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Domaine Pinson Freres Chablis les Clos Grand Cru 2015

Chardonnay from Chablis, Burgundy, France
  • V92
0% ABV
  • BH93
  • V92
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Winemaker Notes

Pineapple, apricot, and preserved lemons on the nose. Notes of grapefruit pith and vanilla on the palate, framed by bright acidity. Palate-staining and rich, and with wonderful length. Pair with fish in a rich sauce, lobster, foie gras, white meats with cream sauce.

Critical Acclaim

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V 92
Vinous
Pale yellow. Brisk aromas and flavors of white pepper, caraway seed, wild herbs and spices. Rich, savory wine with lovely ripeness, texture and depth. This fruit was harvested three days before the original plan due to the hail but still shows very good volume (production was just 25 hectoliters per hectare). Quite dry and reserved but still fairly supple. Finishes with a slight bitter edge and a note of menthol.
Range: 90-92
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Domaine Pinson Freres

Domaine Pinson Freres

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Domaine Pinson Freres, Chablis, Burgundy, France
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For more than 350 years, the Pinson family has produced wine. Laurent and Christophe Pinson, worthy successors of their grandfather Louis, continue the family tradition, which began in 1640, date of the first official documents preserved by the family. In 1940, Louis Pinson and his wife were one of the first wine growers in Chablis to bottle and sell their wines direct to the public. At that time, the domaine had a surface of approximately three hectares, and reached five hectares in 1982.

Following Viticulture-Oenology studies in the renowned wine college of Beaune, the two grandsons arrived, Laurent in 1983 and Christophe in 1987. Their objective was to improve the already excellent wines of the domaine. Today the vineyard has grown to 11 hectares (50 acres) in various appellations such as world renowned Chablis Grand Cru Les Clos, Chablis 1er Crus Montmain, La Forêt, Vaillons,Vaugiraut, and AOC Chablis. ?

Of course, the quality of the raw material is of primary importance, and the Pinsons work hard in the vineyard throughout the season. From pruning the vine to the all important grape harvest, all the vineyard work is carried out with the greatest of care, so thatChardonnay gives the maximum of its potential.

The main characteristic of the Pinson wines is intensity and concentration. Often accused of being old fashioned, this estate is now producing some of the most exciting wines of the appellation. The Pinson brothers strictly adhere to tradition. They use small oak casks but no new oak, thus maintaining the mineral freshness of great Chablis without altering the traditional flavors, at the same time taking advantage of the added complexity that comes with the practice of oak aging.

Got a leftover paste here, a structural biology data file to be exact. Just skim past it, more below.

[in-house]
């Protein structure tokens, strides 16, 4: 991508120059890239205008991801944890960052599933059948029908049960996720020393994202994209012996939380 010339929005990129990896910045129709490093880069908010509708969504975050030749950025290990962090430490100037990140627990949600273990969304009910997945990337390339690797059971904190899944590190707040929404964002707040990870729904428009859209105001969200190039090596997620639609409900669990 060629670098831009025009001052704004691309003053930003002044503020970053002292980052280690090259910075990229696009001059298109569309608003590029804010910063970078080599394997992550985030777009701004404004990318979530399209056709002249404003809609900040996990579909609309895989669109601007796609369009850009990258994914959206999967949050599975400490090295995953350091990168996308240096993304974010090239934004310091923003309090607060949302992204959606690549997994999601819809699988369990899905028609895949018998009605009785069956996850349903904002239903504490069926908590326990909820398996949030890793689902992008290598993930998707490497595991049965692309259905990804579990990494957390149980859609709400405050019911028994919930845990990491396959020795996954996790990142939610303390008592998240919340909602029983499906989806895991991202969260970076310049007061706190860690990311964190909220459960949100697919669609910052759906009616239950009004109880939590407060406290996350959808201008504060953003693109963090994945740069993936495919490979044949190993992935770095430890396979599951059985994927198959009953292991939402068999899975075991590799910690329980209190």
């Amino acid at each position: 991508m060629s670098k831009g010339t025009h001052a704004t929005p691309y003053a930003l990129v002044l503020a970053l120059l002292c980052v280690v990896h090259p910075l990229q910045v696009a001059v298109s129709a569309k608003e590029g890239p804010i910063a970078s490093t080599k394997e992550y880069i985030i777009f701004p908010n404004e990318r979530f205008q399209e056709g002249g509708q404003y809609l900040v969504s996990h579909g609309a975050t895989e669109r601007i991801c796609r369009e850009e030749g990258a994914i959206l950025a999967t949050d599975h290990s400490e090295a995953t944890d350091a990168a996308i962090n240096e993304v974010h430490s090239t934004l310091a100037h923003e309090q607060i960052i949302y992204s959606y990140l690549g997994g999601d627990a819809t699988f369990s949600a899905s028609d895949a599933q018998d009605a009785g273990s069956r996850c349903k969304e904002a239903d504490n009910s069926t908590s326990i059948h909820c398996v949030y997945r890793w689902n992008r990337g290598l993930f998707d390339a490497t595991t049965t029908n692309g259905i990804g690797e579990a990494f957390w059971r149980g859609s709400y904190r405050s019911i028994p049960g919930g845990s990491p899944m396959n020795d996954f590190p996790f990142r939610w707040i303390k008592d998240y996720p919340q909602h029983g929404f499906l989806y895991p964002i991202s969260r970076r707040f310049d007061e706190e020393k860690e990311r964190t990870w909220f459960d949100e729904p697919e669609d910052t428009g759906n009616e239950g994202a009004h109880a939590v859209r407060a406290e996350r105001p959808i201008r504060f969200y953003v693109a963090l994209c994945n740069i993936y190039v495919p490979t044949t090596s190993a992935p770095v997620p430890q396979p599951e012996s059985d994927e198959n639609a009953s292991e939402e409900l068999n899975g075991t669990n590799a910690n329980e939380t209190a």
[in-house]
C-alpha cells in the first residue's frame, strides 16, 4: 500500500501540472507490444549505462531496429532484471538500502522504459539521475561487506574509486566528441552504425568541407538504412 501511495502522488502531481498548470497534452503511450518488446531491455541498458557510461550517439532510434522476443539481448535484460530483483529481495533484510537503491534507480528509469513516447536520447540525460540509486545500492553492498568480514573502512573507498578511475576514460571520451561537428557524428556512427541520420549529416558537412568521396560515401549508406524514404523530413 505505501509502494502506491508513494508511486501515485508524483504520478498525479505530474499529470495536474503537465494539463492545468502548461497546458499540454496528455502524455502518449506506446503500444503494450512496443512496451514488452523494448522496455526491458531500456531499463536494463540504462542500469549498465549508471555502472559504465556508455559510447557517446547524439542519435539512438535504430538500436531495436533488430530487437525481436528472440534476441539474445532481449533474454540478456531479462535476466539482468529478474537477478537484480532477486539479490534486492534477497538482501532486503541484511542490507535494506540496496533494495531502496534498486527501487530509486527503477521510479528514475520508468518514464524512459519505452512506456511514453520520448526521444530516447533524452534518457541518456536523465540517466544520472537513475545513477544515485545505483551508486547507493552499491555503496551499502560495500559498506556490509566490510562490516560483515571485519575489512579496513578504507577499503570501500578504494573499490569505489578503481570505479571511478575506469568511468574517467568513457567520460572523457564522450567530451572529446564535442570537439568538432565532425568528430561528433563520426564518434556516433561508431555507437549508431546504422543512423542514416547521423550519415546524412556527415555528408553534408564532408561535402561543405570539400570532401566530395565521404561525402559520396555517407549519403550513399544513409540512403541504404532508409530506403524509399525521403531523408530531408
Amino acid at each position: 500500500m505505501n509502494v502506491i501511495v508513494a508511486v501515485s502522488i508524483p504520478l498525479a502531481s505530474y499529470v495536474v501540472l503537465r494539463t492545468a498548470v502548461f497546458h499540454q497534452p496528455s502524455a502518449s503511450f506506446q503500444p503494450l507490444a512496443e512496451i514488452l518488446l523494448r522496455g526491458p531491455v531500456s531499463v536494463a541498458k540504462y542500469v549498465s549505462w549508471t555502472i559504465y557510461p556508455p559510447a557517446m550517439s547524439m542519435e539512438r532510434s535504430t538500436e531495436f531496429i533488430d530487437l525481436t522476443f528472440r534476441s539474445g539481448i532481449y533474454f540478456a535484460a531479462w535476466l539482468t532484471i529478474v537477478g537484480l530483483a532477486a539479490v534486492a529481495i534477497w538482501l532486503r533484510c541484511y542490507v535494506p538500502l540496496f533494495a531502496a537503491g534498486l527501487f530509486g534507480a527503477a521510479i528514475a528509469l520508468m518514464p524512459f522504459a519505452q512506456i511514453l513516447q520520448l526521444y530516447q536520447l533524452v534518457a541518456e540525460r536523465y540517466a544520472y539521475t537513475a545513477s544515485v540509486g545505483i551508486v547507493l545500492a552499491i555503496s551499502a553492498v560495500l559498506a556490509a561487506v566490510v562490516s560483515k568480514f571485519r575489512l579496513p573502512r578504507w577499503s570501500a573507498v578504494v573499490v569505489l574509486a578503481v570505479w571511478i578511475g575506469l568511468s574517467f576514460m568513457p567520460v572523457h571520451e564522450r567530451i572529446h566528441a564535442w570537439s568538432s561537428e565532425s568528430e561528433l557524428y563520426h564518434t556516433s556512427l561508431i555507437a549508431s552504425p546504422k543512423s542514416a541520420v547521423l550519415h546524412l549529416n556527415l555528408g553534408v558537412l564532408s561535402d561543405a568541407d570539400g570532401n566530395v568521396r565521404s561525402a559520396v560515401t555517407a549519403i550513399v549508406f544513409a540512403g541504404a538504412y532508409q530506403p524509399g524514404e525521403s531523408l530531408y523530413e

The source of the most racy, light and tactile, yet uniquely complex Chardonnay, Chablis, while considered part of Burgundy, actually reaches far past the most northern stretch of the Côte d’Or proper. Its vineyards cover hillsides surrounding the small village of Chablis about 100 miles north of Dijon, making it actually closer to Champagne than to Burgundy. Champagne and Chablis have a unique soil type in common called Kimmeridgian, which isn’t found anywhere else in the world except southern England. A 180 million year-old geologic formation of decomposed clay and limestone, containing tiny fossilized oyster shells, spans from the Dorset village of Kimmeridge in southern England all the way down through Champagne, and to the soils of Chablis. This soil type produces wines full of structure, austerity, minerality, salinity and finesse.

Chablis Grand Cru vineyards are all located at ideal elevations and exposition on the acclaimed Kimmeridgian soil while most of the vineyards in the outlying spots are referred to as Petit Chablis. Chablis Grand Cru, as well as some Petit Chablis, can age for many years.

Chardonnay

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One of the most popular and versatile white wine grapes, Chardonnay offers a wide range of flavors and styles depending on where it’s grown and how it’s made. In Burgundy, Chardonnay produces some of the finest white wines in the world, typically tending towards minimal intervention in the winery and at its best resulting in remarkable longevity. This grape is popular throughout the world, but perhaps its second most important home is in California, where both oaky, buttery styles and leaner, European-inspired wines enjoy great popularity. Oregon, Australia, South America, South Africa, and New Zealand are also significant producers of Chardonnay.

In the Glass

When planted on cool sites, Chardonnay’s flavors tend towards grapefruit, green apple, minerals, and white stone fruit, while warmer locations coax out richer, more tropical flavors of fig, melon, and pineapple. Oak can add notes of vanilla, coconut, and spice (as well as texture), while malolactic fermentation can impart soft, buttery acidity.

Perfect Pairings

Chardonnay is as versatile at the table as it is in the vineyard. The crisp, clean, Chablis-like styles go well with simple seafood, light chicken dishes, and salads. Richer Chardonnays marry well with cream or oil-based sauces.

Sommelier Secret

Since the 1990s, big, oaky, buttery Chardonnays from California have enjoyed explosive popularity. More recently, the pendulum has begun to swing in the opposite direction, towards a clean, crisp style that rarely utilizes new oak. These Old-World style wines have been dubbed the “New California Chardonnays,” and anyone who claims they do not like Chardonnay should give them a try.

SKRFDP019_2015 Item# 218519